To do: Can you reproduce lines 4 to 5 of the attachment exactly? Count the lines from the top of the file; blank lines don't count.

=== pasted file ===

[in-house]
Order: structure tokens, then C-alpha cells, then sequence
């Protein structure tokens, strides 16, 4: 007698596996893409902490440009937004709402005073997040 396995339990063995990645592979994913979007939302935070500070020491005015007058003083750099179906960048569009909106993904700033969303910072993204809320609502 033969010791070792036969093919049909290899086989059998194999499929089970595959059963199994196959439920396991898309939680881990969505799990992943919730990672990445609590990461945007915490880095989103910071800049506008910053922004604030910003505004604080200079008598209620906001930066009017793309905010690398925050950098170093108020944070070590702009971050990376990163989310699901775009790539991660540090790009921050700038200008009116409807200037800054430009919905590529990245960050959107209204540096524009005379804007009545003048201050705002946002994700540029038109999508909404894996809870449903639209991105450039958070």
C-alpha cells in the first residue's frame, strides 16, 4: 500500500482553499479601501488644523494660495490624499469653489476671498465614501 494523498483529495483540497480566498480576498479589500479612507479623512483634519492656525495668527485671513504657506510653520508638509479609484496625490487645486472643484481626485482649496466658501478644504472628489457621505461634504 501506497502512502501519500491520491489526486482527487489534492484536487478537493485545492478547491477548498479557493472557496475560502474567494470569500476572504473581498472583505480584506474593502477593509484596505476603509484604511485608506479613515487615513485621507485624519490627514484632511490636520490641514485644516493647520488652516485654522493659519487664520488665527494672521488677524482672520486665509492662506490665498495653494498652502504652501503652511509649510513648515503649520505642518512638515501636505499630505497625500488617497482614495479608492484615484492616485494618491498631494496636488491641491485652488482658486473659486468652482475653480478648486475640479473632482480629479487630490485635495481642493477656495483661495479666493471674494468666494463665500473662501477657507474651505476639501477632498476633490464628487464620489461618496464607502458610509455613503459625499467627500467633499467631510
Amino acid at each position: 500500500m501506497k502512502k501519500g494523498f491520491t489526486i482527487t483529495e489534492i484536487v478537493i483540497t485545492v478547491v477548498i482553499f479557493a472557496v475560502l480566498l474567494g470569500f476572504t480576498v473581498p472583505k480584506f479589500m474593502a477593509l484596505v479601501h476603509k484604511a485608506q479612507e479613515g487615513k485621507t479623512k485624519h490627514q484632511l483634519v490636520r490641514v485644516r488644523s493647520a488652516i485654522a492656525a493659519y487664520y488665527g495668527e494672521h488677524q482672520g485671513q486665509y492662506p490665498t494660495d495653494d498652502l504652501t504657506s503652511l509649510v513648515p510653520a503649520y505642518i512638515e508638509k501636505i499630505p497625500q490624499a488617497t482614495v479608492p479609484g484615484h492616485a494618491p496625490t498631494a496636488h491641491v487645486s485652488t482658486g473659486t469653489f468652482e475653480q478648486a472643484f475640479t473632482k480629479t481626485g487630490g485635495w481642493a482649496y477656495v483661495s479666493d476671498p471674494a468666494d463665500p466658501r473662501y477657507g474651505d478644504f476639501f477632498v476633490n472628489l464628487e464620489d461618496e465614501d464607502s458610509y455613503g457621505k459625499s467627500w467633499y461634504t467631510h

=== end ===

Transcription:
C-alpha cells in the first residue's frame, strides 16, 4: 500500500482553499479601501488644523494660495490624499469653489476671498465614501 494523498483529495483540497480566498480576498479589500479612507479623512483634519492656525495668527485671513504657506510653520508638509479609484496625490487645486472643484481626485482649496466658501478644504472628489457621505461634504 501506497502512502501519500491520491489526486482527487489534492484536487478537493485545492478547491477548498479557493472557496475560502474567494470569500476572504473581498472583505480584506474593502477593509484596505476603509484604511485608506479613515487615513485621507485624519490627514484632511490636520490641514485644516493647520488652516485654522493659519487664520488665527494672521488677524482672520486665509492662506490665498495653494498652502504652501503652511509649510513648515503649520505642518512638515501636505499630505497625500488617497482614495479608492484615484492616485494618491498631494496636488491641491485652488482658486473659486468652482475653480478648486475640479473632482480629479487630490485635495481642493477656495483661495479666493471674494468666494463665500473662501477657507474651505476639501477632498476633490464628487464620489461618496464607502458610509455613503459625499467627500467633499467631510
Amino acid at each position: 500500500m501506497k502512502k501519500g494523498f491520491t489526486i482527487t483529495e489534492i484536487v478537493i483540497t485545492v478547491v477548498i482553499f479557493a472557496v475560502l480566498l474567494g470569500f476572504t480576498v473581498p472583505k480584506f479589500m474593502a477593509l484596505v479601501h476603509k484604511a485608506q479612507e479613515g487615513k485621507t479623512k485624519h490627514q484632511l483634519v490636520r490641514v485644516r488644523s493647520a488652516i485654522a492656525a493659519y487664520y488665527g495668527e494672521h488677524q482672520g485671513q486665509y492662506p490665498t494660495d495653494d498652502l504652501t504657506s503652511l509649510v513648515p510653520a503649520y505642518i512638515e508638509k501636505i499630505p497625500q490624499a488617497t482614495v479608492p479609484g484615484h492616485a494618491p496625490t498631494a496636488h491641491v487645486s485652488t482658486g473659486t469653489f468652482e475653480q478648486a472643484f475640479t473632482k480629479t481626485g487630490g485635495w481642493a482649496y477656495v483661495s479666493d476671498p471674494a468666494d463665500p466658501r473662501y477657507g474651505d478644504f476639501f477632498v476633490n472628489l464628487e464620489d461618496e465614501d464607502s458610509y455613503g457621505k459625499s467627500w467633499y461634504t467631510h